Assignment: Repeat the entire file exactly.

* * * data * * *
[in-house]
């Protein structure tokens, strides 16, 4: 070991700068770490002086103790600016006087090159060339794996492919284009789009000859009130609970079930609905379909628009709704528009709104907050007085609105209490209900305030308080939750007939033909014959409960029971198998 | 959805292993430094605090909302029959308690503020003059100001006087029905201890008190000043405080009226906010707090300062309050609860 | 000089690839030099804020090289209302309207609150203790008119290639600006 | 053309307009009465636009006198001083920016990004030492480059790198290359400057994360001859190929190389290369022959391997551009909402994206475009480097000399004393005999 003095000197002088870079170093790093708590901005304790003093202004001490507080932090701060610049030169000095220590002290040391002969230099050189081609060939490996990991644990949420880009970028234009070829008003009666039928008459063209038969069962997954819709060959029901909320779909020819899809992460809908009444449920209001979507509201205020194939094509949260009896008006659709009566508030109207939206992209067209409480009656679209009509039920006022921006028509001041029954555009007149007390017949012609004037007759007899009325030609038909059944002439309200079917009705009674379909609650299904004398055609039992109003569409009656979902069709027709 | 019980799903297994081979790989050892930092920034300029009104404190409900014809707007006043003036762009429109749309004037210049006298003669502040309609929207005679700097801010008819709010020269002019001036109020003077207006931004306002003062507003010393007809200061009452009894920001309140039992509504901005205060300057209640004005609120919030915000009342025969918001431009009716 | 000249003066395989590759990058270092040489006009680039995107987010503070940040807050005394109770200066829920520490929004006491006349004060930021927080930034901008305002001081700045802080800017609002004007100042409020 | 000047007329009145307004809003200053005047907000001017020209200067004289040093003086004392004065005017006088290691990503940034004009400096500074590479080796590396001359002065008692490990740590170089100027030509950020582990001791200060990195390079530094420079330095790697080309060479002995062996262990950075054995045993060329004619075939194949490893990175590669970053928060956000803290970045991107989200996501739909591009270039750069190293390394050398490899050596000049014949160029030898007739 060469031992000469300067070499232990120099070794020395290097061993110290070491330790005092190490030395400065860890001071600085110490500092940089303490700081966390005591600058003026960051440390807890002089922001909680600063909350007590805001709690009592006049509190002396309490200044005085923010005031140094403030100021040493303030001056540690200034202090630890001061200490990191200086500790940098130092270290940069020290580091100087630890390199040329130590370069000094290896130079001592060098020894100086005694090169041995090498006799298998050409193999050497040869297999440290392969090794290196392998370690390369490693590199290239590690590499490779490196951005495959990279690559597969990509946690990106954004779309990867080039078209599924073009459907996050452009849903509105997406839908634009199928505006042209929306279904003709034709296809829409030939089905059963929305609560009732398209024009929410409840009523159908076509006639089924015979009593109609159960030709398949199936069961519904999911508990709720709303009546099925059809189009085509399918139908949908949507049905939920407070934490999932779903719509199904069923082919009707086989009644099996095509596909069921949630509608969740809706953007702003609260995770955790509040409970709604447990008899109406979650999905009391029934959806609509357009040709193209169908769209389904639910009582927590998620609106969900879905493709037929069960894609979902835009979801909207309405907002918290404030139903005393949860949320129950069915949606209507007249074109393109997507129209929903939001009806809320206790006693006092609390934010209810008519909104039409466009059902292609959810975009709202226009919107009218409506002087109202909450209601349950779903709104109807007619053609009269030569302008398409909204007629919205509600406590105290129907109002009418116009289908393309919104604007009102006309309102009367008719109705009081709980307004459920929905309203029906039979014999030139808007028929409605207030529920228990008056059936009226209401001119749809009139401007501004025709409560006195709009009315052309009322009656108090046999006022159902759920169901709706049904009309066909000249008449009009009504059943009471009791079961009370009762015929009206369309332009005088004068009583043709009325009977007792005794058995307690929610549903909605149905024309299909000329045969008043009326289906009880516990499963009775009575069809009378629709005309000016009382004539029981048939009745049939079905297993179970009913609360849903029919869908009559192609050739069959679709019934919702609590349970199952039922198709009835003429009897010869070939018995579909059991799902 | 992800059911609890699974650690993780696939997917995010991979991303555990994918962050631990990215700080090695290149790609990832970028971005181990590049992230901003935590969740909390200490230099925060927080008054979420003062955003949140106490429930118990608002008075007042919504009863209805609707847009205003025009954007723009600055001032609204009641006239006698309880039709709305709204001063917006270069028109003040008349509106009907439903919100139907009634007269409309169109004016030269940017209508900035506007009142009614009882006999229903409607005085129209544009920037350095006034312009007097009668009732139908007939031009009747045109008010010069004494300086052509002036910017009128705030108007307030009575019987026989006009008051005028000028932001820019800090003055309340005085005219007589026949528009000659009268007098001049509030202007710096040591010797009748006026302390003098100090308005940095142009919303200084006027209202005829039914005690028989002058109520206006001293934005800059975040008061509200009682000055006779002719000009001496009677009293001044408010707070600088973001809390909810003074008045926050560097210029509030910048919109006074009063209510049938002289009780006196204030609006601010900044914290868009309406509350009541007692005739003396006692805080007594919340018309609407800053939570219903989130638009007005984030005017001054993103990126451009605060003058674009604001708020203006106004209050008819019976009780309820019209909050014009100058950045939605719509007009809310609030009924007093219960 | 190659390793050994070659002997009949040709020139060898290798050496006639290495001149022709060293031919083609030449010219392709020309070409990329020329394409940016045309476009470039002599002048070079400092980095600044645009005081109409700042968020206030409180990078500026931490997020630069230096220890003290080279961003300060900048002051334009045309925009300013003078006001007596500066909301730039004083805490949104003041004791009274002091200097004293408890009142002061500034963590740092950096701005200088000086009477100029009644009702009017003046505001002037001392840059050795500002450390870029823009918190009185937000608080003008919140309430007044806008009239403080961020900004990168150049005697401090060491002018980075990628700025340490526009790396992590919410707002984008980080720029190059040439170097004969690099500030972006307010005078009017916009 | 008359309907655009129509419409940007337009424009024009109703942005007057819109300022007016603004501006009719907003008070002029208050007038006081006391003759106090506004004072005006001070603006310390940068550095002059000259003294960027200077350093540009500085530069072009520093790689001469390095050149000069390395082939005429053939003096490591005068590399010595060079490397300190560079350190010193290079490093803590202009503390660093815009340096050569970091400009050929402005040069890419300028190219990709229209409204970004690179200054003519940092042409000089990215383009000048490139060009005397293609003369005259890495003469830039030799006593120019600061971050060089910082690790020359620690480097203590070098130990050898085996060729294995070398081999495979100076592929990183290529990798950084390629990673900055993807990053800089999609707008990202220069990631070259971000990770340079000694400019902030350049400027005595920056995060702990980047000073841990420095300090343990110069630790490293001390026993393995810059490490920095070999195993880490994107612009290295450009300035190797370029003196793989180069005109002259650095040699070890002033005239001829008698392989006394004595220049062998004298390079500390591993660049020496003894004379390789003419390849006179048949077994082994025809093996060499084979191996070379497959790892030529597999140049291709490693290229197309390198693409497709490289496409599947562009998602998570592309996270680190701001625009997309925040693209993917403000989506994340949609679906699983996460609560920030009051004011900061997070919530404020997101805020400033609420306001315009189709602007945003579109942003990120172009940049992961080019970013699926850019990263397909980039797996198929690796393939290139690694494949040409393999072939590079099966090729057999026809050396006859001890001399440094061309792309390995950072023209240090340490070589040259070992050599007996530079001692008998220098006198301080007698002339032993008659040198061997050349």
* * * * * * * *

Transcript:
[in-house]
């Protein structure tokens, strides 16, 4: 070991700068770490002086103790600016006087090159060339794996492919284009789009000859009130609970079930609905379909628009709704528009709104907050007085609105209490209900305030308080939750007939033909014959409960029971198998 | 959805292993430094605090909302029959308690503020003059100001006087029905201890008190000043405080009226906010707090300062309050609860 | 000089690839030099804020090289209302309207609150203790008119290639600006 | 053309307009009465636009006198001083920016990004030492480059790198290359400057994360001859190929190389290369022959391997551009909402994206475009480097000399004393005999 003095000197002088870079170093790093708590901005304790003093202004001490507080932090701060610049030169000095220590002290040391002969230099050189081609060939490996990991644990949420880009970028234009070829008003009666039928008459063209038969069962997954819709060959029901909320779909020819899809992460809908009444449920209001979507509201205020194939094509949260009896008006659709009566508030109207939206992209067209409480009656679209009509039920006022921006028509001041029954555009007149007390017949012609004037007759007899009325030609038909059944002439309200079917009705009674379909609650299904004398055609039992109003569409009656979902069709027709 | 019980799903297994081979790989050892930092920034300029009104404190409900014809707007006043003036762009429109749309004037210049006298003669502040309609929207005679700097801010008819709010020269002019001036109020003077207006931004306002003062507003010393007809200061009452009894920001309140039992509504901005205060300057209640004005609120919030915000009342025969918001431009009716 | 000249003066395989590759990058270092040489006009680039995107987010503070940040807050005394109770200066829920520490929004006491006349004060930021927080930034901008305002001081700045802080800017609002004007100042409020 | 000047007329009145307004809003200053005047907000001017020209200067004289040093003086004392004065005017006088290691990503940034004009400096500074590479080796590396001359002065008692490990740590170089100027030509950020582990001791200060990195390079530094420079330095790697080309060479002995062996262990950075054995045993060329004619075939194949490893990175590669970053928060956000803290970045991107989200996501739909591009270039750069190293390394050398490899050596000049014949160029030898007739 060469031992000469300067070499232990120099070794020395290097061993110290070491330790005092190490030395400065860890001071600085110490500092940089303490700081966390005591600058003026960051440390807890002089922001909680600063909350007590805001709690009592006049509190002396309490200044005085923010005031140094403030100021040493303030001056540690200034202090630890001061200490990191200086500790940098130092270290940069020290580091100087630890390199040329130590370069000094290896130079001592060098020894100086005694090169041995090498006799298998050409193999050497040869297999440290392969090794290196392998370690390369490693590199290239590690590499490779490196951005495959990279690559597969990509946690990106954004779309990867080039078209599924073009459907996050452009849903509105997406839908634009199928505006042209929306279904003709034709296809829409030939089905059963929305609560009732398209024009929410409840009523159908076509006639089924015979009593109609159960030709398949199936069961519904999911508990709720709303009546099925059809189009085509399918139908949908949507049905939920407070934490999932779903719509199904069923082919009707086989009644099996095509596909069921949630509608969740809706953007702003609260995770955790509040409970709604447990008899109406979650999905009391029934959806609509357009040709193209169908769209389904639910009582927590998620609106969900879905493709037929069960894609979902835009979801909207309405907002918290404030139903005393949860949320129950069915949606209507007249074109393109997507129209929903939001009806809320206790006693006092609390934010209810008519909104039409466009059902292609959810975009709202226009919107009218409506002087109202909450209601349950779903709104109807007619053609009269030569302008398409909204007629919205509600406590105290129907109002009418116009289908393309919104604007009102006309309102009367008719109705009081709980307004459920929905309203029906039979014999030139808007028929409605207030529920228990008056059936009226209401001119749809009139401007501004025709409560006195709009009315052309009322009656108090046999006022159902759920169901709706049904009309066909000249008449009009009504059943009471009791079961009370009762015929009206369309332009005088004068009583043709009325009977007792005794058995307690929610549903909605149905024309299909000329045969008043009326289906009880516990499963009775009575069809009378629709005309000016009382004539029981048939009745049939079905297993179970009913609360849903029919869908009559192609050739069959679709019934919702609590349970199952039922198709009835003429009897010869070939018995579909059991799902 | 992800059911609890699974650690993780696939997917995010991979991303555990994918962050631990990215700080090695290149790609990832970028971005181990590049992230901003935590969740909390200490230099925060927080008054979420003062955003949140106490429930118990608002008075007042919504009863209805609707847009205003025009954007723009600055001032609204009641006239006698309880039709709305709204001063917006270069028109003040008349509106009907439903919100139907009634007269409309169109004016030269940017209508900035506007009142009614009882006999229903409607005085129209544009920037350095006034312009007097009668009732139908007939031009009747045109008010010069004494300086052509002036910017009128705030108007307030009575019987026989006009008051005028000028932001820019800090003055309340005085005219007589026949528009000659009268007098001049509030202007710096040591010797009748006026302390003098100090308005940095142009919303200084006027209202005829039914005690028989002058109520206006001293934005800059975040008061509200009682000055006779002719000009001496009677009293001044408010707070600088973001809390909810003074008045926050560097210029509030910048919109006074009063209510049938002289009780006196204030609006601010900044914290868009309406509350009541007692005739003396006692805080007594919340018309609407800053939570219903989130638009007005984030005017001054993103990126451009605060003058674009604001708020203006106004209050008819019976009780309820019209909050014009100058950045939605719509007009809310609030009924007093219960 | 190659390793050994070659002997009949040709020139060898290798050496006639290495001149022709060293031919083609030449010219392709020309070409990329020329394409940016045309476009470039002599002048070079400092980095600044645009005081109409700042968020206030409180990078500026931490997020630069230096220890003290080279961003300060900048002051334009045309925009300013003078006001007596500066909301730039004083805490949104003041004791009274002091200097004293408890009142002061500034963590740092950096701005200088000086009477100029009644009702009017003046505001002037001392840059050795500002450390870029823009918190009185937000608080003008919140309430007044806008009239403080961020900004990168150049005697401090060491002018980075990628700025340490526009790396992590919410707002984008980080720029190059040439170097004969690099500030972006307010005078009017916009 | 008359309907655009129509419409940007337009424009024009109703942005007057819109300022007016603004501006009719907003008070002029208050007038006081006391003759106090506004004072005006001070603006310390940068550095002059000259003294960027200077350093540009500085530069072009520093790689001469390095050149000069390395082939005429053939003096490591005068590399010595060079490397300190560079350190010193290079490093803590202009503390660093815009340096050569970091400009050929402005040069890419300028190219990709229209409204970004690179200054003519940092042409000089990215383009000048490139060009005397293609003369005259890495003469830039030799006593120019600061971050060089910082690790020359620690480097203590070098130990050898085996060729294995070398081999495979100076592929990183290529990798950084390629990673900055993807990053800089999609707008990202220069990631070259971000990770340079000694400019902030350049400027005595920056995060702990980047000073841990420095300090343990110069630790490293001390026993393995810059490490920095070999195993880490994107612009290295450009300035190797370029003196793989180069005109002259650095040699070890002033005239001829008698392989006394004595220049062998004298390079500390591993660049020496003894004379390789003419390849006179048949077994082994025809093996060499084979191996070379497959790892030529597999140049291709490693290229197309390198693409497709490289496409599947562009998602998570592309996270680190701001625009997309925040693209993917403000989506994340949609679906699983996460609560920030009051004011900061997070919530404020997101805020400033609420306001315009189709602007945003579109942003990120172009940049992961080019970013699926850019990263397909980039797996198929690796393939290139690694494949040409393999072939590079099966090729057999026809050396006859001890001399440094061309792309390995950072023209240090340490070589040259070992050599007996530079001692008998220098006198301080007698002339032993008659040198061997050349």